Wheelbarrows are parked on the side of the road during the first day of a 21-day nationwide government lockdown as a precaution against the COVID-19 coronavirus, in Kolkata on March 25, 2020.
Debagiotti Chakraborty | Norphoto | Getty Images
Moody’s Investors Service said on Wednesday that the outlook for India’s rated nonfinancial firms “stable” for 2021 as business conditions improve and economic growth is on the verge of recovery.
The rating agency said corporate earnings will grow as demand begins to recover, after a sharp drop in the past two quarters. According to Moody’s, the structural shift in consumption patterns should support demand growth over the next 12 to 18 months.
last week, South Asia’s largest economy has sunk In a technical recession as the September quarter GDP contracted 7.5%.
India’s growth trajectory veered off course in late March, when the country entered a national lockdown until May in order to prevent the spread of the coronavirus.
Economists said the high-frequency data indicated signs of improvement in subsequent months, but they cautioned that the recovery is fragile as infections continue to mount in India. While new cases are increasing at a slower rate, the prospect of further closures poses a risk to consumer demand.
Sweta Patodia, Moody’s Analyst, said the broad recovery in demand and economic conditions in 2020 will support strong 10.8% GDP growth in India for the fiscal year between April 1, 2021 to March 31, 2022.
“These improved business conditions will lead to an increase in rated exporters’ profits, which we expect will return to pre-pandemic levels by the end of fiscal year 2022,” she said. “A combination of higher profits and low capital spending will support (debt reduction) over the next 12-18 months.”
Moody’s said the low interest rate environment and broad availability of credit will allow companies with strong balance sheets to refinance and grow. However, liquidity will be scarce for the financially weaker companies, which will make their operating challenges worse.
Regarding the debt obligations of some Indian companies, the rating agency said: “Specifically, about 39% of the total ($ 16 billion) of debt owed through 2022 relates to two financially weaker speculative sources.”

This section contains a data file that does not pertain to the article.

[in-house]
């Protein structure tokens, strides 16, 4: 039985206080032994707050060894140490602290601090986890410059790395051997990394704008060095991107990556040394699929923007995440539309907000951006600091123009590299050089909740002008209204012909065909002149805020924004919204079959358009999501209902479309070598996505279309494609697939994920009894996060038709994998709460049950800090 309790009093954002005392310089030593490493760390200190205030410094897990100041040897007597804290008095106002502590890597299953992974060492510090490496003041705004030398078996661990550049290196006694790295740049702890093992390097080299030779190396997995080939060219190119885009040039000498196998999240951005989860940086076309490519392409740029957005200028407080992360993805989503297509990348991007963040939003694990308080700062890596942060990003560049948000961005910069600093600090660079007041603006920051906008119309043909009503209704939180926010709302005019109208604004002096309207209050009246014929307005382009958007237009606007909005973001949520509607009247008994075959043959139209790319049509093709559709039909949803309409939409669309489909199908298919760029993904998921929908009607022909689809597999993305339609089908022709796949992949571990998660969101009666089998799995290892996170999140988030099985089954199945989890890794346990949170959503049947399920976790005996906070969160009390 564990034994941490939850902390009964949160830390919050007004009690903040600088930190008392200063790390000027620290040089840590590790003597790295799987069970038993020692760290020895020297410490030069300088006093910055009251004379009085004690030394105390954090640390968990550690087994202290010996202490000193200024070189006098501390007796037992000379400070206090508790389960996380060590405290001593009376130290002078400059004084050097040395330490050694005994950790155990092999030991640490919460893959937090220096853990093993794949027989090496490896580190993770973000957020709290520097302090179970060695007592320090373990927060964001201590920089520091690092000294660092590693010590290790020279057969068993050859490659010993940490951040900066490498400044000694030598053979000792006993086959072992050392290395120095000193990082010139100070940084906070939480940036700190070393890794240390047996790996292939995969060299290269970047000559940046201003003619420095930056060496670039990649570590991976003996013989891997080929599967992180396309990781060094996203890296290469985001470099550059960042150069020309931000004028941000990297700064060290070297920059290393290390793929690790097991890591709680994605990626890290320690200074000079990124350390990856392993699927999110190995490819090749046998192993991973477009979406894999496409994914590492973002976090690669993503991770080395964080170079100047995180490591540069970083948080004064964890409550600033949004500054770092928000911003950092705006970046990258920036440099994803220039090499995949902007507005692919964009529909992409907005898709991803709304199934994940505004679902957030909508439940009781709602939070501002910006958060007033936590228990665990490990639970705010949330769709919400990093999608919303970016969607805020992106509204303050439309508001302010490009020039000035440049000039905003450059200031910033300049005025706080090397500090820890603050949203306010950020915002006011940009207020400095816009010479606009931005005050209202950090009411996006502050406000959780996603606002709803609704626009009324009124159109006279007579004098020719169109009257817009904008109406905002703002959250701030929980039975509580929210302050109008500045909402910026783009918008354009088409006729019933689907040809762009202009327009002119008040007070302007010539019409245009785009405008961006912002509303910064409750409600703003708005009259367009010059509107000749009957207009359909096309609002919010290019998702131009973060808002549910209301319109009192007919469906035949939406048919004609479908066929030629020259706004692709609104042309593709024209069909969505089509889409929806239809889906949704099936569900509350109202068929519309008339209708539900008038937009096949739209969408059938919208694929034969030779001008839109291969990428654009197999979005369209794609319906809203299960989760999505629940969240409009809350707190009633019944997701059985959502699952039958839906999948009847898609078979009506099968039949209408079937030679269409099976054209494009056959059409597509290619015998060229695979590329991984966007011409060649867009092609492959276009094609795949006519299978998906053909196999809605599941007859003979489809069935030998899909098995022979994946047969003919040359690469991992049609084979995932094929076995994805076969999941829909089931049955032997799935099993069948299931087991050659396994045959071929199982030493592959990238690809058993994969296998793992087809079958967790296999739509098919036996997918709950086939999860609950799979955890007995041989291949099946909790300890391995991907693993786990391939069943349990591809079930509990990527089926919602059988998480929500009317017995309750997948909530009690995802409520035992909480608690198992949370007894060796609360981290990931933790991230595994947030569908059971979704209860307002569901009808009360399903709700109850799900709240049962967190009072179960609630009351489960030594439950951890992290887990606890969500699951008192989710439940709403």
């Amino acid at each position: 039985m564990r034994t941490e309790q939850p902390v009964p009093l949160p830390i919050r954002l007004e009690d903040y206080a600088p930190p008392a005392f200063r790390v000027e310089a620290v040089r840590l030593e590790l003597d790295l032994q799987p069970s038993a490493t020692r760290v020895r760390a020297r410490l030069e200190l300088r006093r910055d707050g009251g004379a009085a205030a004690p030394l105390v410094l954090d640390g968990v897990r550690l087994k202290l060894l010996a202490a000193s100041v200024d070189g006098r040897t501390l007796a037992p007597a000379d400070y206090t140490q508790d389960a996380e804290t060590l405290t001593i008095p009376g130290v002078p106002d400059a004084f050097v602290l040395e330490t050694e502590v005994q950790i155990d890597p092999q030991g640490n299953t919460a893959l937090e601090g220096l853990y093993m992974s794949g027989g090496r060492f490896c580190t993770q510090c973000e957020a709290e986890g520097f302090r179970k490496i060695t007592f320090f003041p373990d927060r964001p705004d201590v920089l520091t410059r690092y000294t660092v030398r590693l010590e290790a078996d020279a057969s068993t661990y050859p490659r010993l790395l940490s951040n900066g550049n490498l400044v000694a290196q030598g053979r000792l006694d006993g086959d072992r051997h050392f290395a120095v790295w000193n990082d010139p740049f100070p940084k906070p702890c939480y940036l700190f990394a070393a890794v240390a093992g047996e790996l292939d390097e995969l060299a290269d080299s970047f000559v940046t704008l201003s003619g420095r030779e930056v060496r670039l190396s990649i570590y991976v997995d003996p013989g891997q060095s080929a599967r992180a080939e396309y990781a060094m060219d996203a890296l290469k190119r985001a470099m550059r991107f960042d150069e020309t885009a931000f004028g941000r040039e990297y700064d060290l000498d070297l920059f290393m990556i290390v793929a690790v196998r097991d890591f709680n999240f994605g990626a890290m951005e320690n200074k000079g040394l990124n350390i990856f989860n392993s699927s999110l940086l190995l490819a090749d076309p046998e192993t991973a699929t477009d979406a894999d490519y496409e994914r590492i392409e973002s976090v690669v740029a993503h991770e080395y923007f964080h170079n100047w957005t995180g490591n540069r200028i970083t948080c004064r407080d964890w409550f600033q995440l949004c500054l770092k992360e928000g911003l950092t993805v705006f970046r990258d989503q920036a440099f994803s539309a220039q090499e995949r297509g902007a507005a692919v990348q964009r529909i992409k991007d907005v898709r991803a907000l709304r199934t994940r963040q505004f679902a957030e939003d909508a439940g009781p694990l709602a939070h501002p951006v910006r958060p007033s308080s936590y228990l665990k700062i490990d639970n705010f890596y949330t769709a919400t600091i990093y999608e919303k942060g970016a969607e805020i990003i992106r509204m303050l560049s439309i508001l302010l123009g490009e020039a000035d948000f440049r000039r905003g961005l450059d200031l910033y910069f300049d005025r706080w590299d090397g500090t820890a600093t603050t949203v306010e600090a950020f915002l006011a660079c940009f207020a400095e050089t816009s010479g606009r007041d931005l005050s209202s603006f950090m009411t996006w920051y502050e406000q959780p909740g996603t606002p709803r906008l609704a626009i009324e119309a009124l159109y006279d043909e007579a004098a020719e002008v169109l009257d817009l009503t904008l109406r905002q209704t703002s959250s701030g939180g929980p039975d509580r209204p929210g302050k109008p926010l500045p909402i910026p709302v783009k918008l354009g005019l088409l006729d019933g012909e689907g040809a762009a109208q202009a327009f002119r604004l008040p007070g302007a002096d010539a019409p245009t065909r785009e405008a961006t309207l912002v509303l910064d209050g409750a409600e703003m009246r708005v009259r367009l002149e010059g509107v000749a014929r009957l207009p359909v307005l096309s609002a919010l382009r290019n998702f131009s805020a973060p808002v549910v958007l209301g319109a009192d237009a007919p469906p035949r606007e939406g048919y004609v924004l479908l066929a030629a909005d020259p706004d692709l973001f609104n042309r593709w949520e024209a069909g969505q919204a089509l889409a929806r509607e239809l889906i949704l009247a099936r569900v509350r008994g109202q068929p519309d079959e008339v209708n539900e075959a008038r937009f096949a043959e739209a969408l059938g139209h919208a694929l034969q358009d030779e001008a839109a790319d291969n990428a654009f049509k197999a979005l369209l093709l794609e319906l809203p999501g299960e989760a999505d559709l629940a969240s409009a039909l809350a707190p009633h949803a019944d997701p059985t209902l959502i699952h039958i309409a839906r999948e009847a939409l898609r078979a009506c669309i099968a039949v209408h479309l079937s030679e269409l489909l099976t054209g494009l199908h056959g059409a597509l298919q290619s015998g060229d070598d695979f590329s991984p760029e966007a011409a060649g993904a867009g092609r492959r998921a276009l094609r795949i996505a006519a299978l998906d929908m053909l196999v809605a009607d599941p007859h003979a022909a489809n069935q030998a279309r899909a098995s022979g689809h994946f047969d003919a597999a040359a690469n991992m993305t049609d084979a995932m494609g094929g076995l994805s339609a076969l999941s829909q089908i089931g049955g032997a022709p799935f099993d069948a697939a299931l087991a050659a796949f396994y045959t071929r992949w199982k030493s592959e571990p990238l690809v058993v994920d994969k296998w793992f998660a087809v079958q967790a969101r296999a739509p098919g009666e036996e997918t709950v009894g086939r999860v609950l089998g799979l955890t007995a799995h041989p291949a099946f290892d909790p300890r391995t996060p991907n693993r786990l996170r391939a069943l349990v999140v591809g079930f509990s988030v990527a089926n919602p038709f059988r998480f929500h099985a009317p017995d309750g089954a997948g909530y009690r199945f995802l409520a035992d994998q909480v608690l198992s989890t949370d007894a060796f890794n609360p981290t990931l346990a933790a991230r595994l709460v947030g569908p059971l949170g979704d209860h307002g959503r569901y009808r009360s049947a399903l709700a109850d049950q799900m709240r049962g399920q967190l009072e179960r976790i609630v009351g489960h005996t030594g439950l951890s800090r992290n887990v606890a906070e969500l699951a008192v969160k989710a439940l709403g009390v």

Moody’s ranks 21 Indian companies, including state-owned companies, across five sectors – oil and gas, telecommunications, auto manufacturers and suppliers, steel and mining. Currently, six of them have a stable outlook, 14 have a negative outlook and one company – Vedanta Resources – is under review.
oil and gas: Moody’s expected margins and working conditions in this sector to be calmer than they were before the pandemic began. Low oil prices are expected to affect the profits of some, and the continued weakness of refining margins will keep the profits of the refiners low.
Telecommunications: The profitability of the sector has rebounded due to increases in tariffs that increase average revenue per user, according to Moody’s. The major Indian telecom companies raised prices last December and Indian media reports indicate that they may do so again. The rating agency said auction prices for 5G spectrum are likely to be prohibitively expensive, which is a negative for carriers. 5G refers to the next generation of high-speed mobile internet which is said to enable faster web connections.
Automobile Manufacturers and Suppliers: Moody’s said car sales are expected to increase slightly in 2021 and beyond based on pent-up demand as well as new demand for Tier 1 vehicles as consumers are more likely to focus on safe distances.
Solid: Steel production is set to gradually resume after the national lockdown. Consumption is expected to rise by a “low one-digit” rate in fiscal year 2022, according to Moody’s.
Mining: The rating agency expects that a stable global industrial outlook for the mining sector will reflect better business conditions and increased production levels that will improve profitability among Indian companies. Increase capacity and reduce costs are set to support profits.